EIA process for Kyaukphyu port to start

A child plays football near hand-cooped oil wells on the shore of Kyaukphyu, Rakhine. Photo – EPA


Chinese state-owned CITIC is set to initiate bidding for its environmental impact assessment (EIA) consultant for its port project in central Rakhine following the environmental ministry’s response to its project proposal.

The Ministry of Natural Resources and Environmental Protection (MONREC) last month designated the Kyaukphyu deep-sea port project as an EIA-type project after screening the proposal submitted by the consortium led by CITIC in September 2019.

Through a bidding process, the consortium will choose an independent consultant to conduct EIA, the statement said. After the selection, it will have to submit the information of such a third party for the ministry’s further verification before an EIA could officially take place.

The Kyaukphyu project refers to a Special Economic Zone encompassing a deep-sea port, industrial park and other schemes. The megaproject was awarded to the consortium – led by CITIC and comprised of four other Chinese firms and Thailand’s Charoen Pokphand Group – during the last months of U Thein Sein’s presidency. Negotiations stalled in the first two years under the National League for Democracy-led government, which then renegotiated the port’s price tag from US$7.5 billion to $1.3 billion.

In late 2019, CITIC hired Canadian firm Hatch as project manager to supervise and recruit consultants for a legally required environmental and social impact assessment. Kyaukphyu is the site of twin pipelines through which oil produced in Myanmar is delivered and exported to China. Having a port in central Rakhine is geostrategically important for China to reduce its reliance on the Strait of Malacca through the China-Myanmar Economic Corridor, which is part of Beijing’s flagship Belt and Road Initiative.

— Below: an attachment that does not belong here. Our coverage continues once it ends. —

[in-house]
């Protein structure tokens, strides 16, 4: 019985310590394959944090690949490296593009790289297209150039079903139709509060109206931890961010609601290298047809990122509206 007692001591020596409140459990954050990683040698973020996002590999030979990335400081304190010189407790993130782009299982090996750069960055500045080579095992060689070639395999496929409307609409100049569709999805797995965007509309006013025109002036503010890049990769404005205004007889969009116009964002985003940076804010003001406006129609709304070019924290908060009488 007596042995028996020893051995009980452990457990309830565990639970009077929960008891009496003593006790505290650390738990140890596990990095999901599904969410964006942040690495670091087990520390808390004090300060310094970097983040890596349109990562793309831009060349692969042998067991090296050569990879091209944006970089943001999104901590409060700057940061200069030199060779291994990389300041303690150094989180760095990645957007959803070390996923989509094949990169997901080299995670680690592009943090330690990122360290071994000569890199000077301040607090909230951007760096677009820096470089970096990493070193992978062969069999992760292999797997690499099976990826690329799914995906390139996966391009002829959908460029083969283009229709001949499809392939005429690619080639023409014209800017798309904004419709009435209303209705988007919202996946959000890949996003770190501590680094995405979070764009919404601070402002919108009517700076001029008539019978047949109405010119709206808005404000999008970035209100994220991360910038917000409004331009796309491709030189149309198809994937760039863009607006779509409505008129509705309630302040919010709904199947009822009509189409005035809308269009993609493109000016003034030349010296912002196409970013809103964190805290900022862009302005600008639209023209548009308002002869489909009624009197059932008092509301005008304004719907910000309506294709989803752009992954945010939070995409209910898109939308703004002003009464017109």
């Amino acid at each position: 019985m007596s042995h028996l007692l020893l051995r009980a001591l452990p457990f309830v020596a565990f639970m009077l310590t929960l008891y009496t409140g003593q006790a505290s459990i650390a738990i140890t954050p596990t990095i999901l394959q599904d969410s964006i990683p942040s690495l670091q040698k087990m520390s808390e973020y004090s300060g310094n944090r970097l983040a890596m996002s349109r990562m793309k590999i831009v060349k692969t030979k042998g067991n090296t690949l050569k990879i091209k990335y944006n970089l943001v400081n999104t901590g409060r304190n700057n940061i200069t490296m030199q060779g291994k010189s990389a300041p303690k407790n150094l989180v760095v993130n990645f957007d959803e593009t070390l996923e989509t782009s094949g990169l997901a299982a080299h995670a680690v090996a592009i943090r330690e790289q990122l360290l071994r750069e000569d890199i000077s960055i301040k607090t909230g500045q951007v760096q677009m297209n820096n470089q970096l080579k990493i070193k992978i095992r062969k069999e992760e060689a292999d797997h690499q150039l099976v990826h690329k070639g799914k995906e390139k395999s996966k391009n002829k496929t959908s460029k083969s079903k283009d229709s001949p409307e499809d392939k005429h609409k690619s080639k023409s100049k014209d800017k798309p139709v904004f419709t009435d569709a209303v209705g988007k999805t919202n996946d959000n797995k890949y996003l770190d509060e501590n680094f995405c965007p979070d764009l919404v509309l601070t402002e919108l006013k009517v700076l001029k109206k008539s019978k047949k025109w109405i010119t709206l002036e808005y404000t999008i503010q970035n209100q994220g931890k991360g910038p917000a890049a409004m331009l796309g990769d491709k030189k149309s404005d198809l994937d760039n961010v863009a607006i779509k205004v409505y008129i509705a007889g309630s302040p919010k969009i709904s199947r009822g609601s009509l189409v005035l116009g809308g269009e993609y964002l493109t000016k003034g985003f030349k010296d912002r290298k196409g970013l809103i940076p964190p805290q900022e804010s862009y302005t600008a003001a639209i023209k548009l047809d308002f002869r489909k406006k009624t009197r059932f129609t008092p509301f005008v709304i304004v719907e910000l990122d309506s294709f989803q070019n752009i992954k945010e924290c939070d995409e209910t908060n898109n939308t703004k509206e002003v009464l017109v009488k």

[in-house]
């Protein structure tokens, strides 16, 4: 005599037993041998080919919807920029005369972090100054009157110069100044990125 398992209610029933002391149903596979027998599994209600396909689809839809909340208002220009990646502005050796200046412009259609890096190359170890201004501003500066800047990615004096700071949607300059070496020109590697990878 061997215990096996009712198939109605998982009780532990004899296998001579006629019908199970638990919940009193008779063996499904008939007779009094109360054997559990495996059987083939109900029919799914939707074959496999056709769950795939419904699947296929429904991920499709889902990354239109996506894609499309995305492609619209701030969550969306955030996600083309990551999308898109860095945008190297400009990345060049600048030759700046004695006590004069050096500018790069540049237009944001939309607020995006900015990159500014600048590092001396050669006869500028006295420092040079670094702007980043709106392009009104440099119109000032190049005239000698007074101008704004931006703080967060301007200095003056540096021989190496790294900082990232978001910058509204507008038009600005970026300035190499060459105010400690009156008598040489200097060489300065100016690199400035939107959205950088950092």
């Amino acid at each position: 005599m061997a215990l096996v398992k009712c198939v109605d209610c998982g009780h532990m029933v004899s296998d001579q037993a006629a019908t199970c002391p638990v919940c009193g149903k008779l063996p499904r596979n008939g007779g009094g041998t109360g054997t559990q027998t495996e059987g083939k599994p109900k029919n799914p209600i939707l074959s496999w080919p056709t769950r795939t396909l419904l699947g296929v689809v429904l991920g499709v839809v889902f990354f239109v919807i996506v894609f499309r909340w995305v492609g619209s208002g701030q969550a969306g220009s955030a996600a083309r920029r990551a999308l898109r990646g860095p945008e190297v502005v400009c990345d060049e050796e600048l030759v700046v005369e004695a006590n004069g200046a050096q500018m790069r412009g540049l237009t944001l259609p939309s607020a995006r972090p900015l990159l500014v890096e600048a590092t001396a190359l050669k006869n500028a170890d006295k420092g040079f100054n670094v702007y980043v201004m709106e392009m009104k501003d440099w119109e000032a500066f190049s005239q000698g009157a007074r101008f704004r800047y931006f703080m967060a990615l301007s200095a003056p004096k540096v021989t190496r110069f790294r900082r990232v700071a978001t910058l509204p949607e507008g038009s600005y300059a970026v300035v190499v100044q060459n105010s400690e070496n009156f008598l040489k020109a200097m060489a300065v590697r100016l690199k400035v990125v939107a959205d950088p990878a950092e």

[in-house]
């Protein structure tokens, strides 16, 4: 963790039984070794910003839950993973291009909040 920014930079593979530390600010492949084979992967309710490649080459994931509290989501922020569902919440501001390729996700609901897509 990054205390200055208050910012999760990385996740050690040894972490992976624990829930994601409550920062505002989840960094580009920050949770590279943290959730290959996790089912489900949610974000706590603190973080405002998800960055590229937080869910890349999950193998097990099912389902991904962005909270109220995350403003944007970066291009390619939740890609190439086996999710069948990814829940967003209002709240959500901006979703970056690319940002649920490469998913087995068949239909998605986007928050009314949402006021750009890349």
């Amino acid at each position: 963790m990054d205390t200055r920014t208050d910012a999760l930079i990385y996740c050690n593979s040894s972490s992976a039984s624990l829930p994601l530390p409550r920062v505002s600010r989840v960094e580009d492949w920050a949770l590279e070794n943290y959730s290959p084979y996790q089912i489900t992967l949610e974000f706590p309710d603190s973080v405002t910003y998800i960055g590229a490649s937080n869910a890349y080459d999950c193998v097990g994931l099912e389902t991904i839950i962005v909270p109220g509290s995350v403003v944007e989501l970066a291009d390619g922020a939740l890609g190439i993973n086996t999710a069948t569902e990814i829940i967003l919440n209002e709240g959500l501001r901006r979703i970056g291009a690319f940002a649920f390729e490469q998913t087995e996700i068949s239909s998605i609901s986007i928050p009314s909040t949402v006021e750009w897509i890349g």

During Chinese President Xi Jinping’s visit in February, the two governments inked a concession agreement and shareholders’ agreement for the port.

There are five agreements still to be signed on the project, according to Myanmar Deputy Commerce Minister Aung Htoo. The final report of the advisory commission on Rakhine led by former UN secretary-general Kofi Annan recommended a strategic environmental assessment before starting any environment assessments. State Counsellor Daw Aung San Suu Kyi has publicly endorsed and pledged to implement all of the commission’s recommendations.
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